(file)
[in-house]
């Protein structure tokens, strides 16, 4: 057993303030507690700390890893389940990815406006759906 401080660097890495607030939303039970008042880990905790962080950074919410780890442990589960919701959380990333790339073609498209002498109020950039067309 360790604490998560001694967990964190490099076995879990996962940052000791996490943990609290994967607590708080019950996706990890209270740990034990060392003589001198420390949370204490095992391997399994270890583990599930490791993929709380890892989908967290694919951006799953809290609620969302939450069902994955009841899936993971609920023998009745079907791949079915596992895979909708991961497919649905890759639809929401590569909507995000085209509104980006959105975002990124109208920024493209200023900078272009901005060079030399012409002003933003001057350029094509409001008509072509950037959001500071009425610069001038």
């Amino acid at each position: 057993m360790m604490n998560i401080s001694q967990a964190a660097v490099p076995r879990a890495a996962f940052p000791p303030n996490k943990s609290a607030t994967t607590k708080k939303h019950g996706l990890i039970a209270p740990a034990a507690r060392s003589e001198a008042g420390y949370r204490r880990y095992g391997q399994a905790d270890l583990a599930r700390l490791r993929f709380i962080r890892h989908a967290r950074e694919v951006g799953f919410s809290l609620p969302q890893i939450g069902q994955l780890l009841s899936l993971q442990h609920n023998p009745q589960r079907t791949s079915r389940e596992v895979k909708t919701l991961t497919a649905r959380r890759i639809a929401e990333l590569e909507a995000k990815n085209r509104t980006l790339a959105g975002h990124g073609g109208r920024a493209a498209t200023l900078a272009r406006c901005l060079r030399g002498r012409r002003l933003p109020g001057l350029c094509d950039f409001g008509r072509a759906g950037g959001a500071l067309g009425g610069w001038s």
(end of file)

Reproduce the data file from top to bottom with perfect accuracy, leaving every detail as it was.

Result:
[in-house]
């Protein structure tokens, strides 16, 4: 057993303030507690700390890893389940990815406006759906 401080660097890495607030939303039970008042880990905790962080950074919410780890442990589960919701959380990333790339073609498209002498109020950039067309 360790604490998560001694967990964190490099076995879990996962940052000791996490943990609290994967607590708080019950996706990890209270740990034990060392003589001198420390949370204490095992391997399994270890583990599930490791993929709380890892989908967290694919951006799953809290609620969302939450069902994955009841899936993971609920023998009745079907791949079915596992895979909708991961497919649905890759639809929401590569909507995000085209509104980006959105975002990124109208920024493209200023900078272009901005060079030399012409002003933003001057350029094509409001008509072509950037959001500071009425610069001038």
């Amino acid at each position: 057993m360790m604490n998560i401080s001694q967990a964190a660097v490099p076995r879990a890495a996962f940052p000791p303030n996490k943990s609290a607030t994967t607590k708080k939303h019950g996706l990890i039970a209270p740990a034990a507690r060392s003589e001198a008042g420390y949370r204490r880990y095992g391997q399994a905790d270890l583990a599930r700390l490791r993929f709380i962080r890892h989908a967290r950074e694919v951006g799953f919410s809290l609620p969302q890893i939450g069902q994955l780890l009841s899936l993971q442990h609920n023998p009745q589960r079907t791949s079915r389940e596992v895979k909708t919701l991961t497919a649905r959380r890759i639809a929401e990333l590569e909507a995000k990815n085209r509104t980006l790339a959105g975002h990124g073609g109208r920024a493209a498209t200023l900078a272009r406006c901005l060079r030399g002498r012409r002003l933003p109020g001057l350029c094509d950039f409001g008509r072509a759906g950037g959001a500071l067309g009425g610069w001038s």